In his posthumously published memoir Rick James says he spent time “getting to know” the actress during a short stint living at the Chateau Marmont in Beverly Hills. Later, he found out that Linda had gotten pregnant by him and had an abortion without his knowledge. His 1983 hit song “Cold Blooded” came from that discovery. “It was about how Linda could freeze my blood,” he wrote. In his autobiography, Memoirs of a Super Freak, he explained:
Actress Linda Blair (The Exorcist) came to Buffalo to see me and I was very happy to see her. A few months before her visit she had called to say that she had-had an abortion, and that it had been my child. She said she was in the middle of shooting a movie and was starting to show, and she didn’t think I would care anyway. She was wrong. I did care deeply. I loved Linda and it hurt me that she would choose to abort our child without even wanting to talk to me about it first. I still look back on her choice with sadness and wonder about our baby, and how having that child might have changed me life. One night during her visit, I took her into the studio and we sat down at one of my synthesizers. I was showing Linda how to write a song on keyboards and I started playing. I told her that in composition you’re ok as long as you keep playing. It’s when your fingers stop moving that you’re in trouble. The next thing I knew I was composing a tune about her called, “Cold Blooded.” She was the inspiration for that song.
On this day in music history: June 13, 1981 – “Give It To Me Baby” by Rick James hits #1 on the Billboard R&B singles chart for 5 weeks, topping the Club Play chart for 3 weeks on July 25, 1981, also peaking at #40 on the Hot 100 on July 18, 1981. Written and produced by Rick James, it is the second R&B chart topper for the singer, songwriter and musician dubbed the “King Of Punk Funk”. After the critical and relative commercial failure of his fourth album “Garden Of Love” in 1980, Rick James returns home to his native Buffalo, NY to regroup, “determined to do the greatest album” he could produce. “Give It To Me Baby is inspired after a night of heavy partying. James goes home and sits down at the piano, writing it in short order. The track is recorded at The Record Plant in Sausalito, CA in December of 1980, with James’ lead vocal being completed in only two or three takes. Issued as the first single from James’ landmark album "Street Songs” on February 20, 1981, it is an immediate smash on R&B radio and on the dance floor. Shortly after the single’s release, Motown also issues a commercial 12" single featuring an extended version of “Give It To Me Baby”. The extended 12" mix and its instrumental B-side are both reissued on the 2001 Deluxe Edition of the “Street Songs” album. The bass line is later used on MC Hammer’s “Let’s Get It Started”, and James’ original version is sampled on Public Enemy’s “Fight The Power”.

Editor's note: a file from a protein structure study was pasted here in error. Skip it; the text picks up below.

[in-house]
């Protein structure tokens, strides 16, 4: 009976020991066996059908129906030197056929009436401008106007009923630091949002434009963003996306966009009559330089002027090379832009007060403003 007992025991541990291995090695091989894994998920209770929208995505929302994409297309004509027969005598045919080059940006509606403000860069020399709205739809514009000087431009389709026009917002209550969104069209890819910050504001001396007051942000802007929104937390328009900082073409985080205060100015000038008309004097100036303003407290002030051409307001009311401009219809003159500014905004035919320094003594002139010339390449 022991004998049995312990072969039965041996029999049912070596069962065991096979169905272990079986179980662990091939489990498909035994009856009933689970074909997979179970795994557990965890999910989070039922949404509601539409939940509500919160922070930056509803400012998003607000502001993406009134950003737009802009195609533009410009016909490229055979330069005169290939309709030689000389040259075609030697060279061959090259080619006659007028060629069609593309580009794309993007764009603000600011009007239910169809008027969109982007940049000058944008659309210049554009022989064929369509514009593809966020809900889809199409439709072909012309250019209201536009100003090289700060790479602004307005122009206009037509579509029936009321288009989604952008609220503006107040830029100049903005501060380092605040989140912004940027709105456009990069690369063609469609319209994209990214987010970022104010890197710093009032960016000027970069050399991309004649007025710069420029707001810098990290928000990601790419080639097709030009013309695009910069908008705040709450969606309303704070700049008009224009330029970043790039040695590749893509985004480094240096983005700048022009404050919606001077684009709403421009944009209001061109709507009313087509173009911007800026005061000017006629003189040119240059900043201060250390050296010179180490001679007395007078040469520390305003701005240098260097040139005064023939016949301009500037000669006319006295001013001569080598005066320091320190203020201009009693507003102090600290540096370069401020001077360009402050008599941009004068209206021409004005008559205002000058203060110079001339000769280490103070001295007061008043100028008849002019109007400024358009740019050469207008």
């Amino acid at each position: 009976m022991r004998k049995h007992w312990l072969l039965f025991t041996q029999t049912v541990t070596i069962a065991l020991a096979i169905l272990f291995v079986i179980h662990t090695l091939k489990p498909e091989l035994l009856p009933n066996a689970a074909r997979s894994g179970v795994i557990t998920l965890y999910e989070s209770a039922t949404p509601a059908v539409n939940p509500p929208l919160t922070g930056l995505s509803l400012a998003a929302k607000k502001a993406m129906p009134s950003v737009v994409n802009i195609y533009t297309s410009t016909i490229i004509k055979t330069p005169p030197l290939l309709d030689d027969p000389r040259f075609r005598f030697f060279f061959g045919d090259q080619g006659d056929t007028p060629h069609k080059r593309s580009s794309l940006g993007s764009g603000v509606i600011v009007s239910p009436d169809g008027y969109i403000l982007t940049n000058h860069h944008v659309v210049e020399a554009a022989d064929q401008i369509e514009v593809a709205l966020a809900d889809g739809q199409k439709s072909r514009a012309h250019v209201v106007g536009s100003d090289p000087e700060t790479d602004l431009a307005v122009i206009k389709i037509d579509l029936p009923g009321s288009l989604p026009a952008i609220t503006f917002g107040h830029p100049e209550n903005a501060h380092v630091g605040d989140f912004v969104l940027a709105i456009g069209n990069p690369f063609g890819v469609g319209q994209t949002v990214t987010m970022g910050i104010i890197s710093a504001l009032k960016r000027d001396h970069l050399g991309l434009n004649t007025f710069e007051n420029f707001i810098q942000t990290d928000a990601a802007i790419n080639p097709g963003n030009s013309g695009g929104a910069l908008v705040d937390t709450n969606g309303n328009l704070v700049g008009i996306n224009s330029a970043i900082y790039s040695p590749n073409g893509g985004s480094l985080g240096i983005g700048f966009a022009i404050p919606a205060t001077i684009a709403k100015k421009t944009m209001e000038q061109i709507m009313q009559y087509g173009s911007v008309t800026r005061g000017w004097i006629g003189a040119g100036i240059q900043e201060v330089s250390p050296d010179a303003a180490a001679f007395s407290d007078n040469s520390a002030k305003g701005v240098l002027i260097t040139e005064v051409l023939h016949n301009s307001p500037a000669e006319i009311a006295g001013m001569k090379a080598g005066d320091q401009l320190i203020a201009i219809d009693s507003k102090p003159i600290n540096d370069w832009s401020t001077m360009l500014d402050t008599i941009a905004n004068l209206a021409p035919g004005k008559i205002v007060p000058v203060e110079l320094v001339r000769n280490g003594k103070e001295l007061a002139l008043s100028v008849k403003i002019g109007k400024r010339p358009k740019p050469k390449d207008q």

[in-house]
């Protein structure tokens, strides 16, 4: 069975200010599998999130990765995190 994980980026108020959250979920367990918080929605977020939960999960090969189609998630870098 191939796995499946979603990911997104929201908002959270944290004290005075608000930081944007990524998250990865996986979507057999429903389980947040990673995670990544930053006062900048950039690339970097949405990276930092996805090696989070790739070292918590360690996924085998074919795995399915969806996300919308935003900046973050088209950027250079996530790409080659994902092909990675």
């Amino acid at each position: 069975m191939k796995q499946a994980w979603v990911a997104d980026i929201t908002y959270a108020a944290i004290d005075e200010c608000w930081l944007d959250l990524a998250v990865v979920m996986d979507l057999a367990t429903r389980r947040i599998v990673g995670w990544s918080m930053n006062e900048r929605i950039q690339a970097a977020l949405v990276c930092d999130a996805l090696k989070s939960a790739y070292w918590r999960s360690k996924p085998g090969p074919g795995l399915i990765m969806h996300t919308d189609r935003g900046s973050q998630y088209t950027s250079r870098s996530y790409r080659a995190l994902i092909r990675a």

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Linda says they’re in love: Linda Blair and Rick James photographed by Richard Corkery on
October 26, 1982. (via NY Daily News)
In an interview accompanying a topless pictorial in Oui magazine, actress Linda Blair, 23, revealed that she found James “very sexy.” Rick, who was shown the piece by a member of his retinue, returned the compliment through an intermediary. And before you can say “bicoastal blind date,” they winged it to New York for a multinight stand. That was last month. Now they talk daily and plan future assignations. “I had learned very well to be single,” Linda says, “but Rick turned my head around.” The feeling, apparently, is mutual. “She’s my baby,” James responds. “I really care for her deeply. She had a lot of hard times, like myself, and managed to rise above them.”